Computer Associates on Monday announced that it had sold off the majority of its share in the Ingres open source database to a private equity firm.
Open source advocates said this indicates that CA had struggled to create a viable open source business, but analysts praised the move as a sound business decision.
The buyer of Ingres, Garnett & Helfrich Capital, has acquired a majority share in the database unit, which has been spun off into an independent corporate entity called Ingres Corporation. CA has kept a stake in the new business and said it will co-operate on product development, industry partnerships and marketing activities.
John Swainson, the president and chief executive of Computer Associates, said this move is part of its strategy to focus on its core businesses of security and systems management.
"This partnership with Garnett & Helfrich represents a step toward rationalizing CA's solutions portfolio and provides Ingres with the dedicated resources and focus to ensure its future success," said Swainson in a statement.
CA released Ingres under an open source licence in November 2004 and launched a contest with $1m (£600,000) in prizes to encourage developers to write software for the database. It announced the winners of the contest in May this year, although it only actually handed out $550,000 in total.
The sale of Ingres shows that CA struggled to make money out of its open source offering, according to a spokesman from open source database vendor MySQL.
"[CA] was not able to turn Ingres into a viable business because they obviously misjudged what "open source" meant — it is clearly more than offering your product free of charge and running million-dollar sweepstakes," said the MySQL spokesman.
Paul Beach, an administrator of the project around the open source database Firebird, agreed.
"It looks like CA's open-sourcing of Ingres was a failure," said Beach. "Open-sourcing a database is a gracious way of killing a non-profitable database, but a database that is open source doesn't necessarily generate any more revenue than a closed source database and hence as such isn't likely to be of much value to CA."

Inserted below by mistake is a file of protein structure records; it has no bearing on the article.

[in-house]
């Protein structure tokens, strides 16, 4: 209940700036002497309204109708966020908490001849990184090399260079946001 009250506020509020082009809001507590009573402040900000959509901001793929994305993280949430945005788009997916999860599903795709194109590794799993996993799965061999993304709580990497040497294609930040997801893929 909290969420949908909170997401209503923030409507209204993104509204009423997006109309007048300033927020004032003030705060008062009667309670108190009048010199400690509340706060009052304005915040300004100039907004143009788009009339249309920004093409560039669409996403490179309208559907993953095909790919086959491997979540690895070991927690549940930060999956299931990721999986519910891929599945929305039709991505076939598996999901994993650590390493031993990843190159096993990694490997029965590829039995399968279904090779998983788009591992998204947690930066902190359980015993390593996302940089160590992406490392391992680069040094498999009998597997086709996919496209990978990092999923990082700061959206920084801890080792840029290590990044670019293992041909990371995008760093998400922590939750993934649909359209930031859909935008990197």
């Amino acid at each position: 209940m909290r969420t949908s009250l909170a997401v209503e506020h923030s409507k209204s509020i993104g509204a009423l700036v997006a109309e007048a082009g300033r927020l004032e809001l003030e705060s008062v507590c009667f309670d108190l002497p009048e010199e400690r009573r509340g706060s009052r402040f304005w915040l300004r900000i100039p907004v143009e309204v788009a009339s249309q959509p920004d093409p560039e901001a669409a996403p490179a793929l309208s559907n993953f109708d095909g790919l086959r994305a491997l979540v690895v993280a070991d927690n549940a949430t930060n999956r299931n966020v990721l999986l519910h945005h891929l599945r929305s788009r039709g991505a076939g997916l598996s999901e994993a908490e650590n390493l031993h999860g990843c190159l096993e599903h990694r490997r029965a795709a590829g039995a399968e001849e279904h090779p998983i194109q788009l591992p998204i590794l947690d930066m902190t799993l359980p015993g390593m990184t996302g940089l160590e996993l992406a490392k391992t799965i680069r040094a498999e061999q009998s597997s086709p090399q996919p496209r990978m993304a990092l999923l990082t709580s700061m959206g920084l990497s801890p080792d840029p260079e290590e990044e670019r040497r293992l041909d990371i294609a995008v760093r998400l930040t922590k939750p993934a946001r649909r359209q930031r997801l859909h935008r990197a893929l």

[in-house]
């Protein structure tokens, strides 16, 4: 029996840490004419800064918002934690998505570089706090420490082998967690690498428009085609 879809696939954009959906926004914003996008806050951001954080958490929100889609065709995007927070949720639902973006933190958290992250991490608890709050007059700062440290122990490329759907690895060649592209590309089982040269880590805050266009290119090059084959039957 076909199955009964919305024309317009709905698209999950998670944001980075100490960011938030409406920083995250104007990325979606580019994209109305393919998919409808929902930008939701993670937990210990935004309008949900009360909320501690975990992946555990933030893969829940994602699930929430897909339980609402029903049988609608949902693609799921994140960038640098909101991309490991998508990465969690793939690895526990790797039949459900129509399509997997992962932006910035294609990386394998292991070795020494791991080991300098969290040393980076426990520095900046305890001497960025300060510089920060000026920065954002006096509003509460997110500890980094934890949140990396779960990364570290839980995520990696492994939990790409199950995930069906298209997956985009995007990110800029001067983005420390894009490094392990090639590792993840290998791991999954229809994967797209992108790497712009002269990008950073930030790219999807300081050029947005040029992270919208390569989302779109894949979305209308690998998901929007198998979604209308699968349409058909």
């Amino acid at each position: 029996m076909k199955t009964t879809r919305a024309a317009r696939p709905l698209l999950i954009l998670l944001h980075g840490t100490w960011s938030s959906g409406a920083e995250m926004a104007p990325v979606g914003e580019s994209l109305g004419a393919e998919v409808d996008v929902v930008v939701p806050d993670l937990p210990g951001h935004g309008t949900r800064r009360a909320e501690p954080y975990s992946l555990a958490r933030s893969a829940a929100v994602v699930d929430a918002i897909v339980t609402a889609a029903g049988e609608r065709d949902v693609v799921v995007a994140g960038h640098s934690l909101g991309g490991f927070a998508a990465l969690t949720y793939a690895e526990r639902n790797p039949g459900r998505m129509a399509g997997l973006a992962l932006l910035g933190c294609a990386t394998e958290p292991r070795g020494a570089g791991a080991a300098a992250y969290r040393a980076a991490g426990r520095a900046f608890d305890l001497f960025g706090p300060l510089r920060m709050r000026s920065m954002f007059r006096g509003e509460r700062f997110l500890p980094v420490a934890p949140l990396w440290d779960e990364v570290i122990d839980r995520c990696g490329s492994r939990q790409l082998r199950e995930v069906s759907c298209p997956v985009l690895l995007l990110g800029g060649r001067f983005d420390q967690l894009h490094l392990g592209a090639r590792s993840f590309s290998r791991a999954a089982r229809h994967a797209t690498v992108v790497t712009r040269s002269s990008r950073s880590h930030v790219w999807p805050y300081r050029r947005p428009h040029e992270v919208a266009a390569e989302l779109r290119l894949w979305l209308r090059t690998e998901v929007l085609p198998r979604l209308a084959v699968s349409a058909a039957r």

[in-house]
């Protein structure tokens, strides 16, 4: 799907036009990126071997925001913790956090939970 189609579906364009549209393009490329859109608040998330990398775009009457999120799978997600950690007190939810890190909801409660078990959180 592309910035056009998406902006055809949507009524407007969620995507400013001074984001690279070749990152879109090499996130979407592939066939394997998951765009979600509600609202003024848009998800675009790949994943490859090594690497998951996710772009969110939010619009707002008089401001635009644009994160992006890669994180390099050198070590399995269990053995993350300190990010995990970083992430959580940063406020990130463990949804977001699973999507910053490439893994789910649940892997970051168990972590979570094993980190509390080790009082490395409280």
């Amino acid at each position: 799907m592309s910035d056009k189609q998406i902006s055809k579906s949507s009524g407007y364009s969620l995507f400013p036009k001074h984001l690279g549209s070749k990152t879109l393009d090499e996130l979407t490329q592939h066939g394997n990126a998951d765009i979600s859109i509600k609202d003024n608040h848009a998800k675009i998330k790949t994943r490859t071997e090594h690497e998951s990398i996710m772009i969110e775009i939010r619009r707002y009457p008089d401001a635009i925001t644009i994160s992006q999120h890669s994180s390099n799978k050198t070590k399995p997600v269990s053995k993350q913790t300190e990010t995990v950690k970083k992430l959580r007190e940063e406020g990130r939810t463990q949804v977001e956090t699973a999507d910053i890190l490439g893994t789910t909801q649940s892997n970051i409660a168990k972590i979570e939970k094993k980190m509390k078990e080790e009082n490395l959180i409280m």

Mark Taylor, the executive director of the Open Source Consortium, said he was not surprised at CA's decision as it "originally open-sourced Ingres as a PR move" at a time when the product was, he claimed, already failing.
"[Ingres'] mileage as a proprietary product was almost done — 5,000 users worldwide is a drop in the ocean compared to the number of users of PostgreSQL or MySQL. Yet again it is a classic example of the emerging open source model out-pacing proprietary models," said Taylor.
But RedMonk analyst James Governor said he saw CA's decision as a "natural move", as it is makes sense for the company to concentrate on its suite of systems management products. He said the move is likely to help CA sell its management products to database vendors, such as Oracle, IBM and Microsoft, as it will no longer be seen as a competitor.
"The fact is there are plenty of other databases out there to be managed — it can make more money out of that than Ingres," said Governor.
Gary Barnett, a research director at analyst firm Ovum, agreed that this move will help CA to "sort out its business".
"They have hundreds of different products, so they need to narrow things down a bit," said Barnett.